LAYOFFS. Budget cuts. Hiring freezes.
None of these are pleasant to any business, but they’re especially disheartening to a nonprofit organization. Donors have less to give, memberships slacken and already tiny budgets are even more scrutinized.
Even government grants can dry up, as happened recently in Georgia. In fact, the Tybee Post Theater had received a previous grant but until recently the funds were still on hold.
Built in 1930 as part of the Fort Screven complex, the Tybee Post Theater became known as the “beach” theater after the decommissioning of the fort in 1945. It finally closed in 1962.
The Friends of Tybee Theater (FoTT) acquired the title in 2006 after Tybee Historical Society purchased the building in 2001 to save it from demolition. Currently, the brick building is a shell, with a recently repaired roof.
The Historic Preservation Division (HPD) of the Georgia Department of Natural Resource was able to disperse funds garnered from their sales of the historic preservation license plate. Carole Moore, the grants coordinator of HPD says, “We at HPD are very gratified to see the license plate money finally put into action on a preservation project. Twenty-two dollars out of the $25 used to purchase the license plate goes into the fund.”
The project of the Tybee Post Theater is considered “top-scoring” among the 37 grant requests received by the HPD. Pamela Lappin, FoTT Board President, is thrilled to be the first to receive funds from the license plate.
“It’s nice to be recognized by the state and historic preservation that this is important,” she says. “It’s an economic project. With the theater open, Tybee residents can stay on the island, and tourists can come over to see what’s playing.”
Cullen Chambers, Executive Director of Tybee Historical Society, and self-described pro-bono preservation consultant, assisted FoTT in writing the grant and agrees the economic argument is the strongest one. He noticed a flurry of excitement when the roof was repaired, but that enthusiasm has slowed.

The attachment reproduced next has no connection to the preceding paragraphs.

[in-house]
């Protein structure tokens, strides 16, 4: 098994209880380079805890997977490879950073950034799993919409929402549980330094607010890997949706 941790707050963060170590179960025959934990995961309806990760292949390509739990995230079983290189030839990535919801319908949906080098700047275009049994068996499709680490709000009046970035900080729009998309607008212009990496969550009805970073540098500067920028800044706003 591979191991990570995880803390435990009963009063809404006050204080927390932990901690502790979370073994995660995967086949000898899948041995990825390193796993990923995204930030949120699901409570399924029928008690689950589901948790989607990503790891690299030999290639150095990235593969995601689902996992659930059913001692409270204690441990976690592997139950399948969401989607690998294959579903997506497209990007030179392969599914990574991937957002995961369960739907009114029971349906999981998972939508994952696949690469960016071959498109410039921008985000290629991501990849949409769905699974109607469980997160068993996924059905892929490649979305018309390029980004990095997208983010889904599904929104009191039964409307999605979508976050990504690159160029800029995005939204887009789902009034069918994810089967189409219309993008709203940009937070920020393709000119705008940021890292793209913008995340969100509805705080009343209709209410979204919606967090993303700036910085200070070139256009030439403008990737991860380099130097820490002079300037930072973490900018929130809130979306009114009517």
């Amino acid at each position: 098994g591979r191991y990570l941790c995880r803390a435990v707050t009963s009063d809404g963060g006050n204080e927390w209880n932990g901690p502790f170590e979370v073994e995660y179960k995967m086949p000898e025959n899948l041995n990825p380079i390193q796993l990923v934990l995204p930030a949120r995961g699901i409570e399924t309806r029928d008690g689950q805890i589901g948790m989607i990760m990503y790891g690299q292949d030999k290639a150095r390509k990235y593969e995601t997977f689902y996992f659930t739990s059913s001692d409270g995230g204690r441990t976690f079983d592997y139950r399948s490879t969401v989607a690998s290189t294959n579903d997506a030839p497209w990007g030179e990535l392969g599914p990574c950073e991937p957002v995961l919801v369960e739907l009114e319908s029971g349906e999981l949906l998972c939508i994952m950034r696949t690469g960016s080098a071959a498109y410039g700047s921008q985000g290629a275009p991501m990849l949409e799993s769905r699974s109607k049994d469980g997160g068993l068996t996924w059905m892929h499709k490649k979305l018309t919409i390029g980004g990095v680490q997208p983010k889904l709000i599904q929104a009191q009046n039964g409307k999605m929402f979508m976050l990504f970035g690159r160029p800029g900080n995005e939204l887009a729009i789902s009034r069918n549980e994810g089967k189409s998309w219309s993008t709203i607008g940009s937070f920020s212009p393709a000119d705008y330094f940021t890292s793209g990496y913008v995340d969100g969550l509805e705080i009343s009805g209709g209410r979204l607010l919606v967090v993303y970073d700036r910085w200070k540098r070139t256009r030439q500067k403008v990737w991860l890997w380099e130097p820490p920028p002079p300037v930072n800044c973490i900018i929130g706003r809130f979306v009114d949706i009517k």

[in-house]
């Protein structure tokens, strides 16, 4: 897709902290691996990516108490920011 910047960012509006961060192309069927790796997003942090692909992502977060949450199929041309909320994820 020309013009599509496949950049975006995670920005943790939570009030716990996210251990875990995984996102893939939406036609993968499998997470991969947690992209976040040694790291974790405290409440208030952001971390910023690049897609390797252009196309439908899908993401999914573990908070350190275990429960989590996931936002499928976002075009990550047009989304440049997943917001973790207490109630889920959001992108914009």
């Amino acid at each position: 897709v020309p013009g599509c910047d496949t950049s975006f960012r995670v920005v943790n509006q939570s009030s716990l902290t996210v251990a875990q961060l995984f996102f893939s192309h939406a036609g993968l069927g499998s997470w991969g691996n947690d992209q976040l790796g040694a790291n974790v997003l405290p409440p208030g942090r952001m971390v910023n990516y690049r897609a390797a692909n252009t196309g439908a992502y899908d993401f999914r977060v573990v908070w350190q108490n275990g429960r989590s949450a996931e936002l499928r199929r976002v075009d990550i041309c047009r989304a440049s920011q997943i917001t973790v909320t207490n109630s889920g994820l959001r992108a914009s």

By devoting grant funds to the restoration of the doors and windows on the front, Chambers is sure things will pick up again. “Once you see the windows and doors done, it will really enhance the aesthetic value, and it acts as leverage for funding opportunities. It’s small but significant in terms of a dramatic change in the exterior.”
Chambers also worked with SCAD classes to research the original historical renderings. All this research has been turned over to architect Neil Dawson, who will head up the project.
“This should be pretty straightforward,” Dawson says. “The basic design of the building hasn’t changed and there is plenty of documentation. We even have the original drawing from the War Department, as well as postcards and memorabilia.”
Although a contractor has not yet been hired, Dawson thinks they will probably have custom doors made, and the windows will be true divided light.
“You want to save a building that makes you feel like what you do is important. And it is fun to take my family later so they can see what I do.”
The second phase of the theater’s restoration has not yet been fully funded and does not have a firm timetable, but will include what is called “basic life safety requirements” — permanent power, basic lighting, fire alarm systems, emergency exits, and railings -- as well as the tiered platforms on the raked floor that will allow for temporary, moveable seating.
This will allow them to get a permit for occupancy, and the theater can be open for use, even if all the finishing touches are not done. They hope to present concerts and films as well as attracting use from local theatre companies and wedding planners.
In the meantime, FoTT hosts sme programming at other locations, like the popular “drive-in” movies at the North Beach parking lot and concerts on the Lighthouse lawn.
Keeping up the momentum may not always be easy, but it will be worth it. “It’s a long-term project,” Dawson says, “but I get a rush out of it.” cs